Episode 23: Keepunumuk: How to Indigenize Thanksgiving through Story and Food (with Alexis Bunten and Anthony Perry)
When I heard from Bioneers about a new children’s book about the story of Thanksgiving, written by Native authors, complete with curricula for elementary school students – I signed up for their presentation right away. Last week, I had the opportunity to speak with two of the authors, Alexis Bunten and Anthony Perry.
If you too have wanted to share a more accurate, more complete story of Thanksgiving with children – appropriate for their ages – you’re going to love Keepunumuk: Weeâchumun’s Thanksgiving Story. It’s co-written by three Native authors, including Danielle Greendeer, Mashpee Wampanoag Tribal Citizen, Hawk Clan.
The story is told from the perspective of Corn (Weeâchumun), and emphasizes human relationship with the plants and animals who feed us, and the generosity and care we can show by feeding each other.
(And, my dreamers and dreamworkers will love this: Weeâchumun sends dreams to the First Peoples, urging them to help the hungry newcomers.)
To me, the Great Turning toward a life sustaining society requires us to take a deep look at our history. Especially for those of us without direct access to the wisdom of our indigenous ancestors, it requires learning from more life-sustaining societies, past and present. As a mother of elementary school aged children, I relate to the authors’ perspective that the stories we tell young children shape their views of themselves and the world around them.
This means we can participate in the “shift in consciousness” dimension of the Great Turning by sharing books like Keepunumuk with our kids.
I had the opportunity to speak with two of the authors, Alexis Bunten and Anthony Perry, just before Thanksgiving 2022.
Click Play above to hear us explore:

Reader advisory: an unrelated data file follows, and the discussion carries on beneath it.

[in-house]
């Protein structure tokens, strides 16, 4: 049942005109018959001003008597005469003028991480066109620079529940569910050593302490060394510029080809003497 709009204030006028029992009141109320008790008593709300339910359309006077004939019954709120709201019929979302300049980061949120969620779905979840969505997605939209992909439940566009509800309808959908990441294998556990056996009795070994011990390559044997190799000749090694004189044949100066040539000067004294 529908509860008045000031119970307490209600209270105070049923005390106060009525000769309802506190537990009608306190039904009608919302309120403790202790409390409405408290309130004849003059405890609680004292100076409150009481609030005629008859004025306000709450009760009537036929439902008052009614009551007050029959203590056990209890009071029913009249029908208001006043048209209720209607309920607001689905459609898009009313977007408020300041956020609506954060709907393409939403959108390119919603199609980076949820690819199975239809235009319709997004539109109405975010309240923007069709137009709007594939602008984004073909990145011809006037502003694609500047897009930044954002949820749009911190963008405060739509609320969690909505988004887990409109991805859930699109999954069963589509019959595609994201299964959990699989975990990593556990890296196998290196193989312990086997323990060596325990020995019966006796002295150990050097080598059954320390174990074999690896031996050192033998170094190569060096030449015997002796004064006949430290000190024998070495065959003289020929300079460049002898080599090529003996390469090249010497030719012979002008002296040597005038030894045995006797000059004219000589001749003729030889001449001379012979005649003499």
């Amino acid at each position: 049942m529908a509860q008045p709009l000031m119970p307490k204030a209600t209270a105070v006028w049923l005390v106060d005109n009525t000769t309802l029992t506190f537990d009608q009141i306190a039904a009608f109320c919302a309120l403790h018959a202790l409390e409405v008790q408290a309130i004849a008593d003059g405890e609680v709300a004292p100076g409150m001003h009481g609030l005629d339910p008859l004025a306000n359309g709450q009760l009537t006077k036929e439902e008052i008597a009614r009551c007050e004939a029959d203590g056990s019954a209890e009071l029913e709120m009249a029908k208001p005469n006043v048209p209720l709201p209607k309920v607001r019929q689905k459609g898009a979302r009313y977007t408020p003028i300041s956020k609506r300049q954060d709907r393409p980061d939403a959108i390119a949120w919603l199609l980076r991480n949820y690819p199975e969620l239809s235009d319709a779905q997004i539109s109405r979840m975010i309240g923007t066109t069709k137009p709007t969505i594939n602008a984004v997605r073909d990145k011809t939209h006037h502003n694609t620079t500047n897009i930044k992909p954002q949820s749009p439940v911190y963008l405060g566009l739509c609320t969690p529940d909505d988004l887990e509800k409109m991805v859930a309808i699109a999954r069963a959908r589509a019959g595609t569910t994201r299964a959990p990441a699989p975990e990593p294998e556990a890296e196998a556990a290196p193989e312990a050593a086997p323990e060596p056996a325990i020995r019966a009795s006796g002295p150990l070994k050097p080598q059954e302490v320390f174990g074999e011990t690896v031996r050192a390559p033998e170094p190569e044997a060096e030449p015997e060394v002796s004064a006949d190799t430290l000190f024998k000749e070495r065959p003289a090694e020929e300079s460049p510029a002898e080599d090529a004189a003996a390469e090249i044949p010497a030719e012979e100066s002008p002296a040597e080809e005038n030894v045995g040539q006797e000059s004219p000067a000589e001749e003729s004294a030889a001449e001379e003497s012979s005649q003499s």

- how the mainstream Thanksgiving story landed with Tony and Alexis when they were children
- ways we can decolonize and indigenize our own Thanksgiving celebrations
- the cultural shift toward recognizing and respecting the Indigenous peoples of North America
- the authors’ choices about gently mentioning the history of colonization, pandemic and genocide among Native American people, before and after the first Thanksgiving
- contemporary food issues, including the challenges and the possibilities around reconnecting with what we eat
- and curriculum resources for children in elementary through high school
I loved hearing the care that both Alexis and Tony have for children and families of all backgrounds, as together we face the challenges of these times. I’m grateful they’ve written this book, and hopeful it will nurture a deeper understanding of our history, and our interconnection with the life that feeds us, and with one another.
MORE ABOUT MY GUESTS
Alexis Bunten is Unangan and Yup’ik, from the village South Naknek, in Bristol Bay of southwest Alaska. Alexis co-directs the Bioneers Indigeneity Program. She is an Alaska Native writer, media maker, consultant and educator. Her first book, “So, how long have you been Native?” Life as an Alaska Native Tour Guide (2015) won the Alaska Library Association Award for its originality and depth. Her writing has appeared in “First American Art Magazine,” “Cultural Survival Quarterly,” “NMAI Magazine,” and in many academic journals. Her second picture book, What your ribbon skirt means to me: Deb Haaland’s Historic Inauguration, will be published in 2023. Alexis lives in Monterey, California with her husband, daughter, 3 dogs, cat and lizard. In her free time, she enjoys hiking, studying DNA and creating cultural tours.
Anthony Perry is a citizen of the Chickasaw nation, originally from Oklahoma. He now lives in England with his wife and young children. This is his second children’s book. His first book, Chula the Fox, brings 18th century Chickasaw history to life and is being adapted into a film. He works as a quality improvement manager in the National Health Service in England and volunteers with hospitals in Pakistan to improve health services. He loves history and enjoys spending time with his family and traveling. Perry has an undergraduate degree in comparative religion from Dartmouth College, a master’s degree in public health from the London School of Hygiene and Tropical Medicine, and a master’s degree in public policy from Birkbeck College, University of London. He is currently working on a sequel to Chula the Fox.
Keepunumuk: Weeâchumun’s Thanksgiving Story, by Danielle Greendeer, Anthony Perry, and Alexis Bunten, and illustrated by Garry Meeches Sr.
Bioneers Indigeneity Curriculum (including Keepunumuk for Grades K-1, and The Real Thanksgiving for grades 9-12)
3 Ways to Decolonize Thanksgiving an article by Alexis Bunten
Chula the Fox, by Anthony Perry
How the Other Half Eats, by Priya Fielding-Singh (the book Alexis mentions during our conversation)
Indigeneity Conversations (Alexis’ podcast)